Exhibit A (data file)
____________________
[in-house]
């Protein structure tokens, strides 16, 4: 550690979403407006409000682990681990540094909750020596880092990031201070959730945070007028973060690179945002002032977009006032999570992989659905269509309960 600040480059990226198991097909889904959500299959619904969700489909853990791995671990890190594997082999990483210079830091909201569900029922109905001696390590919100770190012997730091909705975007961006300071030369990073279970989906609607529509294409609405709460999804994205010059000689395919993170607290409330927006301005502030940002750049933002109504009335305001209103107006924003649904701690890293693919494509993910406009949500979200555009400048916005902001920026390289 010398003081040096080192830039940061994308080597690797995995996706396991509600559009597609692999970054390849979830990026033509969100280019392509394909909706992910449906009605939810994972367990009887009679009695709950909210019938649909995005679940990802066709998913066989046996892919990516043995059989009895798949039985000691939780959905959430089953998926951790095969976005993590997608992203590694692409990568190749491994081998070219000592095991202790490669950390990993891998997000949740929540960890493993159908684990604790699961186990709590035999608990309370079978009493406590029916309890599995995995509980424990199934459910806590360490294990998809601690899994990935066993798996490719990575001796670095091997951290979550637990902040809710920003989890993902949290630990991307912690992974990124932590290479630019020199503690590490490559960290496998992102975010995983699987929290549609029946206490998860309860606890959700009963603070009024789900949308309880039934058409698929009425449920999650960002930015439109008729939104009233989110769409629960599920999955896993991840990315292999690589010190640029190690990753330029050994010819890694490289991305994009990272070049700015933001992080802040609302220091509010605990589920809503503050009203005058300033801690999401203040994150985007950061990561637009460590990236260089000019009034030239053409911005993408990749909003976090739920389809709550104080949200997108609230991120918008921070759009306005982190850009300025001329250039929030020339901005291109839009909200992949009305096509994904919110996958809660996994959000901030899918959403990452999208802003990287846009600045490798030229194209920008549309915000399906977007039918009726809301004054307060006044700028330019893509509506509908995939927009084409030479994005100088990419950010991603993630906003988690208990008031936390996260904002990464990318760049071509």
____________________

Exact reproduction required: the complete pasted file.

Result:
[in-house]
């Protein structure tokens, strides 16, 4: 550690979403407006409000682990681990540094909750020596880092990031201070959730945070007028973060690179945002002032977009006032999570992989659905269509309960 600040480059990226198991097909889904959500299959619904969700489909853990791995671990890190594997082999990483210079830091909201569900029922109905001696390590919100770190012997730091909705975007961006300071030369990073279970989906609607529509294409609405709460999804994205010059000689395919993170607290409330927006301005502030940002750049933002109504009335305001209103107006924003649904701690890293693919494509993910406009949500979200555009400048916005902001920026390289 010398003081040096080192830039940061994308080597690797995995996706396991509600559009597609692999970054390849979830990026033509969100280019392509394909909706992910449906009605939810994972367990009887009679009695709950909210019938649909995005679940990802066709998913066989046996892919990516043995059989009895798949039985000691939780959905959430089953998926951790095969976005993590997608992203590694692409990568190749491994081998070219000592095991202790490669950390990993891998997000949740929540960890493993159908684990604790699961186990709590035999608990309370079978009493406590029916309890599995995995509980424990199934459910806590360490294990998809601690899994990935066993798996490719990575001796670095091997951290979550637990902040809710920003989890993902949290630990991307912690992974990124932590290479630019020199503690590490490559960290496998992102975010995983699987929290549609029946206490998860309860606890959700009963603070009024789900949308309880039934058409698929009425449920999650960002930015439109008729939104009233989110769409629960599920999955896993991840990315292999690589010190640029190690990753330029050994010819890694490289991305994009990272070049700015933001992080802040609302220091509010605990589920809503503050009203005058300033801690999401203040994150985007950061990561637009460590990236260089000019009034030239053409911005993408990749909003976090739920389809709550104080949200997108609230991120918008921070759009306005982190850009300025001329250039929030020339901005291109839009909200992949009305096509994904919110996958809660996994959000901030899918959403990452999208802003990287846009600045490798030229194209920008549309915000399906977007039918009726809301004054307060006044700028330019893509509506509908995939927009084409030479994005100088990419950010991603993630906003988690208990008031936390996260904002990464990318760049071509």